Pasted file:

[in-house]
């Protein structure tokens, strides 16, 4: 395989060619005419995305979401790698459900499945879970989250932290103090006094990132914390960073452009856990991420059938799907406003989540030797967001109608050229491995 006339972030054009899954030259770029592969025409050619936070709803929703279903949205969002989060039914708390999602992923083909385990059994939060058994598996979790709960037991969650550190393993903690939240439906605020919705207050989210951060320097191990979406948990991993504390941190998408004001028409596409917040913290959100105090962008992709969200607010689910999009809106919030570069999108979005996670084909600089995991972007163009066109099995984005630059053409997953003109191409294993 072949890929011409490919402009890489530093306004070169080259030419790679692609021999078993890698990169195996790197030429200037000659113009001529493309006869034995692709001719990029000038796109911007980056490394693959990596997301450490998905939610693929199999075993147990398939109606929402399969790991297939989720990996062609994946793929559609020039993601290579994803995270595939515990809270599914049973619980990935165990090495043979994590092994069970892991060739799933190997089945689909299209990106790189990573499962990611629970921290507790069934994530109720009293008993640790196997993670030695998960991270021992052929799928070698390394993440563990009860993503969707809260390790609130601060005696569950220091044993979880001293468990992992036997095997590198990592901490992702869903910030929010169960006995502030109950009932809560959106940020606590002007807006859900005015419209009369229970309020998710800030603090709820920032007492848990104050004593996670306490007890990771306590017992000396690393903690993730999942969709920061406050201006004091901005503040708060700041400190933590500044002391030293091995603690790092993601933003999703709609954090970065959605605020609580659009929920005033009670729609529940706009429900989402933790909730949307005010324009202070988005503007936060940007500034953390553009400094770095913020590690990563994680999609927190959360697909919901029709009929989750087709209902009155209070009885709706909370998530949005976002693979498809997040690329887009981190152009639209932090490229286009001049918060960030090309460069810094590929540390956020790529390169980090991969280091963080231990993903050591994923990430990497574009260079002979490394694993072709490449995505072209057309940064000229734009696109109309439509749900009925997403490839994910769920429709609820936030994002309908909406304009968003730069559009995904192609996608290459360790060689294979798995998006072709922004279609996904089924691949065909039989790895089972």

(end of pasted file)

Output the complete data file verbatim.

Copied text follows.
[in-house]
């Protein structure tokens, strides 16, 4: 395989060619005419995305979401790698459900499945879970989250932290103090006094990132914390960073452009856990991420059938799907406003989540030797967001109608050229491995 006339972030054009899954030259770029592969025409050619936070709803929703279903949205969002989060039914708390999602992923083909385990059994939060058994598996979790709960037991969650550190393993903690939240439906605020919705207050989210951060320097191990979406948990991993504390941190998408004001028409596409917040913290959100105090962008992709969200607010689910999009809106919030570069999108979005996670084909600089995991972007163009066109099995984005630059053409997953003109191409294993 072949890929011409490919402009890489530093306004070169080259030419790679692609021999078993890698990169195996790197030429200037000659113009001529493309006869034995692709001719990029000038796109911007980056490394693959990596997301450490998905939610693929199999075993147990398939109606929402399969790991297939989720990996062609994946793929559609020039993601290579994803995270595939515990809270599914049973619980990935165990090495043979994590092994069970892991060739799933190997089945689909299209990106790189990573499962990611629970921290507790069934994530109720009293008993640790196997993670030695998960991270021992052929799928070698390394993440563990009860993503969707809260390790609130601060005696569950220091044993979880001293468990992992036997095997590198990592901490992702869903910030929010169960006995502030109950009932809560959106940020606590002007807006859900005015419209009369229970309020998710800030603090709820920032007492848990104050004593996670306490007890990771306590017992000396690393903690993730999942969709920061406050201006004091901005503040708060700041400190933590500044002391030293091995603690790092993601933003999703709609954090970065959605605020609580659009929920005033009670729609529940706009429900989402933790909730949307005010324009202070988005503007936060940007500034953390553009400094770095913020590690990563994680999609927190959360697909919901029709009929989750087709209902009155209070009885709706909370998530949005976002693979498809997040690329887009981190152009639209932090490229286009001049918060960030090309460069810094590929540390956020790529390169980090991969280091963080231990993903050591994923990430990497574009260079002979490394694993072709490449995505072209057309940064000229734009696109109309439509749900009925997403490839994910769920429709609820936030994002309908909406304009968003730069559009995904192609996608290459360790060689294979798995998006072709922004279609996904089924691949065909039989790895089972």